Are you trying to achieve that flexible trick in pole dance but unable to get it? No matter how much you stretch your flexibility does not seem to be improved. Here are some factors that could limit your flexibility:
Your shoulder and hip joints have the greatest mobility, whereas your elbow and knee joints have a more limited range of motions. Genetics could play a role in determining your joint structure. Some have hyper-mobile joints which their joint range of motion are higher than normal, while others, on the contrary, have hypo-mobile joints.
Large muscle mass leads to less mobility. For example, large hamstrings limit the ability to fully do the forward bend. In addition, the elasticity of your muscle tissues and muscle's ability to relax and contract will affect your flexibility.
We become less flexible as we get older as a result of certain changes that take place in our connective tissues. As we age, our bodies gradually dehydrate to some extent and collagen in ligaments and tendons mature. Another thing is that we tend to become less active when we get older. The highest loss of joint range of motion in the upper body due to age is at the neck and trunk according to research.
Women are generally more flexible than men due to different bone structure and muscle mass. Men tend to have larger muscle mass, which limits their flexibility.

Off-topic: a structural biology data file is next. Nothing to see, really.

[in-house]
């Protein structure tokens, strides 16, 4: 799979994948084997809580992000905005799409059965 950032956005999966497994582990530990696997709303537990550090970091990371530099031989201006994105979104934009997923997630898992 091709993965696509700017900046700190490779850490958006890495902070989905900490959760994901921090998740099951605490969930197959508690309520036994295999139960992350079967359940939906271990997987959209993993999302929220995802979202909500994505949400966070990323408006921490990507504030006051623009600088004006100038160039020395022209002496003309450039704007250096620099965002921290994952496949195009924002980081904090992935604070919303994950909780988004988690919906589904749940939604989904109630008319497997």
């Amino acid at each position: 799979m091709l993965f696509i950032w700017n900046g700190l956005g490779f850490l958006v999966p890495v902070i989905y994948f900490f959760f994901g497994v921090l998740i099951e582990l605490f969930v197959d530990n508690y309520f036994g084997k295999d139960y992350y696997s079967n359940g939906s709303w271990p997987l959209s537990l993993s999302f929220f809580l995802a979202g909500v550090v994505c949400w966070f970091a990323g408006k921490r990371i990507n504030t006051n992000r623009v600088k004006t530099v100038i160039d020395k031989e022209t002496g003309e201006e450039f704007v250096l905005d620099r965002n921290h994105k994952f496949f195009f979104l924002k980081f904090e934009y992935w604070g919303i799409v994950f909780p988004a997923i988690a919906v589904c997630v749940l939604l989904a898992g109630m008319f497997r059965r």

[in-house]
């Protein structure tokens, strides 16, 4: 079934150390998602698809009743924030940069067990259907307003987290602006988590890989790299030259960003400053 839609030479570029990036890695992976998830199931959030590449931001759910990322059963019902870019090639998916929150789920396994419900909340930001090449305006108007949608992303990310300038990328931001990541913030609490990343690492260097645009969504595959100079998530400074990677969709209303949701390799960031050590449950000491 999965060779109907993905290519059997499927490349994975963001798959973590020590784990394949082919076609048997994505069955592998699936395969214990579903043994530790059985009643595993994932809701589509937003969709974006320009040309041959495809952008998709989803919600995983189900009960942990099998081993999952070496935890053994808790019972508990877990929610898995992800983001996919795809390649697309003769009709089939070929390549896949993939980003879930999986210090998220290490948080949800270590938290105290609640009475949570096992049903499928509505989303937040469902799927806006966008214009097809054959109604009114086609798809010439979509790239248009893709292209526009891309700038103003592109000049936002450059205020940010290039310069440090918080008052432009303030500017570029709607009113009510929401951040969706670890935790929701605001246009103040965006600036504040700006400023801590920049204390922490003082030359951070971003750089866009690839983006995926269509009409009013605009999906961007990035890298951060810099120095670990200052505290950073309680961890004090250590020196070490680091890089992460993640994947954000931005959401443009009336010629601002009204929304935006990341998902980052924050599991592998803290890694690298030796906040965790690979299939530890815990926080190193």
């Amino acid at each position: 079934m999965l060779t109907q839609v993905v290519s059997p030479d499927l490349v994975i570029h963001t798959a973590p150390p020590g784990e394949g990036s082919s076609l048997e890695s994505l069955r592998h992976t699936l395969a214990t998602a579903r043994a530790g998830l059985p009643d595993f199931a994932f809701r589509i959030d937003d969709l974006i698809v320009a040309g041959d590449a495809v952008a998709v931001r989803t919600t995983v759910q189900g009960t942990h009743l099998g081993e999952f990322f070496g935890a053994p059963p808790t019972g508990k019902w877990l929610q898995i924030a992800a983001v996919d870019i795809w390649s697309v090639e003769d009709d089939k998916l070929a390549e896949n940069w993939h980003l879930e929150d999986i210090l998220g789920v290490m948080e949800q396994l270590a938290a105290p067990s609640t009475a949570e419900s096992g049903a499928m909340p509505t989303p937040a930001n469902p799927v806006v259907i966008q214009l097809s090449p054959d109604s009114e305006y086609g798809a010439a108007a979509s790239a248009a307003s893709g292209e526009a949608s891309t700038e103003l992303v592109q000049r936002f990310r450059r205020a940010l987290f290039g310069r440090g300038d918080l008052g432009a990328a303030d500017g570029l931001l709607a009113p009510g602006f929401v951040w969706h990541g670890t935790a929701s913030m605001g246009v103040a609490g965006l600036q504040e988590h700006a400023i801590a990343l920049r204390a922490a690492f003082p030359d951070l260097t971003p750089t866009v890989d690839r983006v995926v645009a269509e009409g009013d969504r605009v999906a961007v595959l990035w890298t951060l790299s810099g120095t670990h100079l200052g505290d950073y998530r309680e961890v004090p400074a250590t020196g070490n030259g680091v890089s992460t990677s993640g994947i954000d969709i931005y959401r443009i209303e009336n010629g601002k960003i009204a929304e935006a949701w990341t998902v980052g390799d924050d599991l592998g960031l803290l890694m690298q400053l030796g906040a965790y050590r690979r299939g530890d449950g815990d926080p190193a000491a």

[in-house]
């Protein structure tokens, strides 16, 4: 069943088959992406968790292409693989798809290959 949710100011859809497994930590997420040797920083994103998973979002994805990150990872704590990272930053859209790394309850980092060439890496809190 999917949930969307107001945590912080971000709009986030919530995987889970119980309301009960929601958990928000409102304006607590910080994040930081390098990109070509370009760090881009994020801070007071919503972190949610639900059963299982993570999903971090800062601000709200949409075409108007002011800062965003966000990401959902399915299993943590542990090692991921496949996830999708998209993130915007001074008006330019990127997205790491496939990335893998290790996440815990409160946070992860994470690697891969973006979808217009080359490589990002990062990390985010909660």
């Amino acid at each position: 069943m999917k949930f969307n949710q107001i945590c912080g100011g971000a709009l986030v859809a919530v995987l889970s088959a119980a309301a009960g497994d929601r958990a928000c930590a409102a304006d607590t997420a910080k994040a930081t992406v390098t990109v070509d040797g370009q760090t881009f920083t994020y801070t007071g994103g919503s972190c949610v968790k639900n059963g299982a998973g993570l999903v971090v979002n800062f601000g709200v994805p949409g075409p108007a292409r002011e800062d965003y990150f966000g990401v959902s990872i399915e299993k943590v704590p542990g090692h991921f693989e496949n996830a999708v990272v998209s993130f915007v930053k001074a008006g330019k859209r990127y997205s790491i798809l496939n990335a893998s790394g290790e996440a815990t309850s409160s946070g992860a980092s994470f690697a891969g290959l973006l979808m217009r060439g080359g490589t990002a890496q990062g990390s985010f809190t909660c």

Temperature in the environment and body
Connective tissues in the body become less elastic when the body is cold, hence more vulnerable to injury. Therefore it is important to warm up. Your joints and muscles offer better flexibility at body temperatures that are 1 to 2 degrees higher than normal.
Injury or sickness
Injured joints and muscles will usually offer a lesser degree of flexibility than healthy ones.
Your daily movements and activities
Your body adapts to whichever requirements of the movement it performs. If you are inactive, your body will adapt to this inactivity. When connective tissue is unused or under used, it provides significant resistance and limits flexibility. If you have an office job and spend hours sitting in front of a computer, your shoulder muscles may become stiff, and you will find it more difficult to perform pole moves that require shoulder flexibility.
When you are stressed, your body release stress hormones and your muscles become tightened.
It helps to understand these factors and adjust your practice. I highly recommend reading books about yoga anatomy by Bandha Yoga. They cover key yoga pose and muscles that contract and lengthen in each pose. In the next blog, I'll share with you some sources I use to train my flexibility.
Written by Mai Phan
Mai Phan is the owner of Pole in Style, an online store providing apparel and training tools for pole dance (www.poleinstyle.com). She also works as a personal trainer in Oslo, Norway and is a certified pole fitness instructor, IPSF judge and President of the Norwegian Pole Sport Federation. Mai has been doing pole dance since 2012 and loves how it has given her self confidence and belief in herself. Follow her personal page here.